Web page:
Wildflower is published quarterly by the Wildflower Center. Its content is national in scope with articles about the conservation and use of native plants as well as news from the Wildflower Center. A subscription is provided to Wildflower Center members as a benefit of membership.
"As I think back about my life," wrote Lady Bird Johnson in 1980, "the things that surface are those which have given me pleasure and moments of quiet delight."
Today, the Lady Bird Johnson Wildflower Center is a place where Mrs. Johnson continues to find such moments. During one of her visits this summer, early-July rain clouds mounted across a late-afternoon sky. The purple petals of tall Texas bluebells (Eustoma grandiflora) swayed with yellow plains coreopsis (Coreopsis tinctoria) in a cooling breeze. Nearby, the sound of water could be heard trickling across the limestone rock of the Erma Lowe Hill Country Stream exhibit. One might say it was a perfect setting for finding "pleasure and...quiet delight."
The Early Years
From her earliest days, Lady Bird Johnson celebrated the ways in which natural beauty can infuse human life with meaning, joy, and health. Born Claudia Alta Taylor on December 22, 1912, in the small town of Karnack, Texas, she grew up close to the Louisiana border.
The Taylor family home was a distinctive two-story structure and Karnack landmark known locally as the Brick House. Claudia's father, Thomas Jefferson Taylor, was a merchant and cotton farmer, successful in both business and land acquisition. Her mother, Minnie Patillo Taylor, was a native of Alabama and an avid reader who espoused healthful living, enjoyed travel, and had an interest in conservation issues and politics. Claudia acquired the name "Lady Bird" as an infant from a household cook who said she was "as pretty as a ladybird," referring to the popular spotted orange-red beetle so welcomed by gardeners as a natural ally of plants.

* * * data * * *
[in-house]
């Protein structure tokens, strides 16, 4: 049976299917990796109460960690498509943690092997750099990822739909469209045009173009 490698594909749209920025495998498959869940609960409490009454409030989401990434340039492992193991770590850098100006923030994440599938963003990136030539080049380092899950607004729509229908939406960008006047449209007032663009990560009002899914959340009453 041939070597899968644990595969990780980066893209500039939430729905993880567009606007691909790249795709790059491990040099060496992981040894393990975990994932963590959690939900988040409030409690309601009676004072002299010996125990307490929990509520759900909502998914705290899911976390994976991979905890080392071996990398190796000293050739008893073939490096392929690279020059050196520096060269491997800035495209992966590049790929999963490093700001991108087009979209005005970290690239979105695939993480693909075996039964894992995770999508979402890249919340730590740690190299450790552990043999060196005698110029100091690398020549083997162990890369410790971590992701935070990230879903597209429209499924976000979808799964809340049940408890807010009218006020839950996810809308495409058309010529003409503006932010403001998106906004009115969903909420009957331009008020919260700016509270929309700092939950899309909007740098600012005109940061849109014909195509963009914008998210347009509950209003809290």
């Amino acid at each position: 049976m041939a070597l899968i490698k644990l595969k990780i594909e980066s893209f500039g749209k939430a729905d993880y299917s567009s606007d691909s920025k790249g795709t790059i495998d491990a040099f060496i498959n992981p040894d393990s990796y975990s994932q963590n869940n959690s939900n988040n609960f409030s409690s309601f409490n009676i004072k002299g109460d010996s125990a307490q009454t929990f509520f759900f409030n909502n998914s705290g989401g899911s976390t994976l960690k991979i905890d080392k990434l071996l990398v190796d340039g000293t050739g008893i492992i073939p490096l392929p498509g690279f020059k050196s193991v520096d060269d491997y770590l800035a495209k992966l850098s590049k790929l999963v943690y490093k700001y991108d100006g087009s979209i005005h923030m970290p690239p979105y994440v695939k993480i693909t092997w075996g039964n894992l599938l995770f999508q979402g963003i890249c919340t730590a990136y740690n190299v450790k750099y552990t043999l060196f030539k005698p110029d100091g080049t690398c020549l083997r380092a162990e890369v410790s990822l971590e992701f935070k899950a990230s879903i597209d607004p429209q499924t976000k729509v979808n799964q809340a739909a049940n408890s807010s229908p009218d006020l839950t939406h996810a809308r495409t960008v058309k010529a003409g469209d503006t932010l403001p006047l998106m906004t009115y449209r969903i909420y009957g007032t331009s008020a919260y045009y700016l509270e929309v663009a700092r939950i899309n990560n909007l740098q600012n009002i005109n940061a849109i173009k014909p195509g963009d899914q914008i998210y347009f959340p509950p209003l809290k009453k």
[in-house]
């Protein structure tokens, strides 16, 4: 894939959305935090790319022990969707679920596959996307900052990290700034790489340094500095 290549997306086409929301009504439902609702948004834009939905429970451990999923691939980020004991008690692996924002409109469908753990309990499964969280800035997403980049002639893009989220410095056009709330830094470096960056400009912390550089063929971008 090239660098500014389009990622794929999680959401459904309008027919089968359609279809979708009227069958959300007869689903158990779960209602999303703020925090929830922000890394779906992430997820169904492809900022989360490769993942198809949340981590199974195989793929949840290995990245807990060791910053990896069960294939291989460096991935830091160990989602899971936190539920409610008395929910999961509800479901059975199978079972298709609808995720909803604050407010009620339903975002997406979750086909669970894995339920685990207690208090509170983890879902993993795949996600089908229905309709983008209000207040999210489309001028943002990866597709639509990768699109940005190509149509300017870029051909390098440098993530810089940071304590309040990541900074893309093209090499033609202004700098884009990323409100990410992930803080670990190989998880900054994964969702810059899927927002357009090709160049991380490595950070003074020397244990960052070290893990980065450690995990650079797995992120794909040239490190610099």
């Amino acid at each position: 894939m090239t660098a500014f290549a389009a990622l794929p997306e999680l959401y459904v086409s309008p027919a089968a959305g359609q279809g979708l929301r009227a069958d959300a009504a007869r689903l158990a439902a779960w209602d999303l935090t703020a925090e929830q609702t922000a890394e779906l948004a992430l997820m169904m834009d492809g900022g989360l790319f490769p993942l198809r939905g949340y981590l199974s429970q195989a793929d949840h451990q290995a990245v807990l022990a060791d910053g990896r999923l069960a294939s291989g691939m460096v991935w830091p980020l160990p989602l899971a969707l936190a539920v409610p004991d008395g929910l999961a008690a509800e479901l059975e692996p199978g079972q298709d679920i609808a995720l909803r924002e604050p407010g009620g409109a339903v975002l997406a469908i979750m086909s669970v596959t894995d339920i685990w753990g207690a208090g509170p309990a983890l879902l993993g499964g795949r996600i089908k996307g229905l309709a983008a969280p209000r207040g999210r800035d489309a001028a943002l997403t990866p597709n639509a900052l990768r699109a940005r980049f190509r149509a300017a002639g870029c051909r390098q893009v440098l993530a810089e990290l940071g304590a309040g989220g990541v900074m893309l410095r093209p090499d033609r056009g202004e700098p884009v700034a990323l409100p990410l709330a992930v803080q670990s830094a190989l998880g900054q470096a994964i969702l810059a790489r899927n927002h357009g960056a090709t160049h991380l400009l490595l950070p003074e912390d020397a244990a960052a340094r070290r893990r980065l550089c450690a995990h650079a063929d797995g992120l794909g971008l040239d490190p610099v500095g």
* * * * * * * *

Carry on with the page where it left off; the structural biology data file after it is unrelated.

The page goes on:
The seminal event in Mrs. Johnson's young life was the death of her mother in 1918, when Lady Bird was nearly 6. A year later, Effie Patillo, Minnie Taylor's unmarried sister, came to live with the Taylor family. As Mrs. Johnson's mother had done, Patillo continued to instill in Lady Bird a love for nature and reading. Lady Bird spent many childhood hours alone, outside in nature, finding companionship and solace in the woods and wildflower meadows surrounding her home.